Later the plant doctor also visited the farmer’s field and gave her IPM recommendations. He told her and her husband not only to rely on chemical control but also include cultural practice to improve crop yields, and to protect the environment, thus allowing the natural enemies like dragonflies to breed and help control the adult stem borer moth.

The plant doctor had a follow-up visit to the farmer to see the implementation of his advice. After attending the plant clinic, Hy Borey and her husband changed their habit of only relying on chemical sprays and practised with IPM technique as provided by the plant doctor. They got good results and harvested a good crop. At the harvesting time the farmer was very happy since she got a better yield. Before visiting the plant clinic she got only 2.5 ton/ha but this year after visiting the plant clinic the yield had increased to 3.7 ton/ha. Before visiting plant clinics, she sprayed pesticide 3 times per season for management of pests but after visiting the plant clinic she learnt to apply the IPM method to control insects and diseases, and no more spraying of chemicals was required in this season. She was very happy and thanked CABI’s Plantwise plant clinic program for the support to help farmers in Prey Veng, and other provinces as well.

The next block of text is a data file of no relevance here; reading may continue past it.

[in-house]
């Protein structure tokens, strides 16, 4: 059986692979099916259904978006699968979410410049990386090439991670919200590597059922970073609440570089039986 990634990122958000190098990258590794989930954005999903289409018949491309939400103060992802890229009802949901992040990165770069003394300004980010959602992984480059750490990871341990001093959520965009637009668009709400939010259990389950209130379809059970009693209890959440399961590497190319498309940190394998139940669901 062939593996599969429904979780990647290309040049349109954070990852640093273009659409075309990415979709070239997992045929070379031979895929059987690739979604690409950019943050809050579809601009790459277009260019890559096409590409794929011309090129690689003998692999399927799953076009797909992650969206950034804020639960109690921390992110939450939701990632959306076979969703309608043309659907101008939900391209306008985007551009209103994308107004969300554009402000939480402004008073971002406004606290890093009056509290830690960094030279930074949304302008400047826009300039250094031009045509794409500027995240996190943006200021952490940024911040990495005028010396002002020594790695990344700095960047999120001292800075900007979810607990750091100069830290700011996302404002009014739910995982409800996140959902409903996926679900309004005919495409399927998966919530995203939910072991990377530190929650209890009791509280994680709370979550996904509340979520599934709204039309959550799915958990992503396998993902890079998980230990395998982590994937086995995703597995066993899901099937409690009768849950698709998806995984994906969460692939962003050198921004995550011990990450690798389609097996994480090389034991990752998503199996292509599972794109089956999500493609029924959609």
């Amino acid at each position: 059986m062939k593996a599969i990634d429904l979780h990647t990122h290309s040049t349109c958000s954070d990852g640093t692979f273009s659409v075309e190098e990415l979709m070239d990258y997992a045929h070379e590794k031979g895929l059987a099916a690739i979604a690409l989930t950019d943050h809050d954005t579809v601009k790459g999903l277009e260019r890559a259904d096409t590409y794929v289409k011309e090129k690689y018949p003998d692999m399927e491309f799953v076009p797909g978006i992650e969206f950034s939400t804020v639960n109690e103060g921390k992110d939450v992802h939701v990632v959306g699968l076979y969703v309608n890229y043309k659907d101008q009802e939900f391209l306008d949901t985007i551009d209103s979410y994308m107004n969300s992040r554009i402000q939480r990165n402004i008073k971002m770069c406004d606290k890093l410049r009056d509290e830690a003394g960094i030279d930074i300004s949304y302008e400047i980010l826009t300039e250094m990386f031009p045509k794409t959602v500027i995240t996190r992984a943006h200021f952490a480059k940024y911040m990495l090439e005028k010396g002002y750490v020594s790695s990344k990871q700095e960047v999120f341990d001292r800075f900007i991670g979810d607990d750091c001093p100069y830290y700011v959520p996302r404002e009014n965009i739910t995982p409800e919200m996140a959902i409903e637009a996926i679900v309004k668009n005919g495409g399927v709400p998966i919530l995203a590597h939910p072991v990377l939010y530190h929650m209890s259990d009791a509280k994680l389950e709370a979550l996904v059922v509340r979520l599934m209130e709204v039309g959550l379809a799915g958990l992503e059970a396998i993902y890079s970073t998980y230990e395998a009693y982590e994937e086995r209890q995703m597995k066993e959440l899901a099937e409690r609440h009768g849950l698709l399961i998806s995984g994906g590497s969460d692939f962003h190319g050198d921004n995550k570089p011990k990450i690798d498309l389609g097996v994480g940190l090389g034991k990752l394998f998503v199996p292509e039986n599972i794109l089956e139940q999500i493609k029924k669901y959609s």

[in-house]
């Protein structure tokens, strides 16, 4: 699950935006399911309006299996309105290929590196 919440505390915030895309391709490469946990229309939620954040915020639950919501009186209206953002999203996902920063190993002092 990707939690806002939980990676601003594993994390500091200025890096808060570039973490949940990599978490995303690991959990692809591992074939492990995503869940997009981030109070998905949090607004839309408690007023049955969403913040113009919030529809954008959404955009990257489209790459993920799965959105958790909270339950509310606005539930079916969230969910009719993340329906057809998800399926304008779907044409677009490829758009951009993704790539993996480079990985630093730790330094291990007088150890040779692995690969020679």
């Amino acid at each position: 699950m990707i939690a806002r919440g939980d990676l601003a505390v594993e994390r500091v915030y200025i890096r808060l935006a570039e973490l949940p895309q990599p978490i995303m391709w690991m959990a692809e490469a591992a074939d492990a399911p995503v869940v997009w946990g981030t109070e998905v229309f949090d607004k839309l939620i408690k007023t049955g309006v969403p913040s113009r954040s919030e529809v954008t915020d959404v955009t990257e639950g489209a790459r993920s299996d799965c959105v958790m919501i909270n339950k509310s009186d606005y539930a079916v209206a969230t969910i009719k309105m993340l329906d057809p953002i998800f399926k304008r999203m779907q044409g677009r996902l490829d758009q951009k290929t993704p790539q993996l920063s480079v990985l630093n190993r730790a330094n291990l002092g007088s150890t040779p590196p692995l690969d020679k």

Pest management advice in person, in print, on mobile…what next?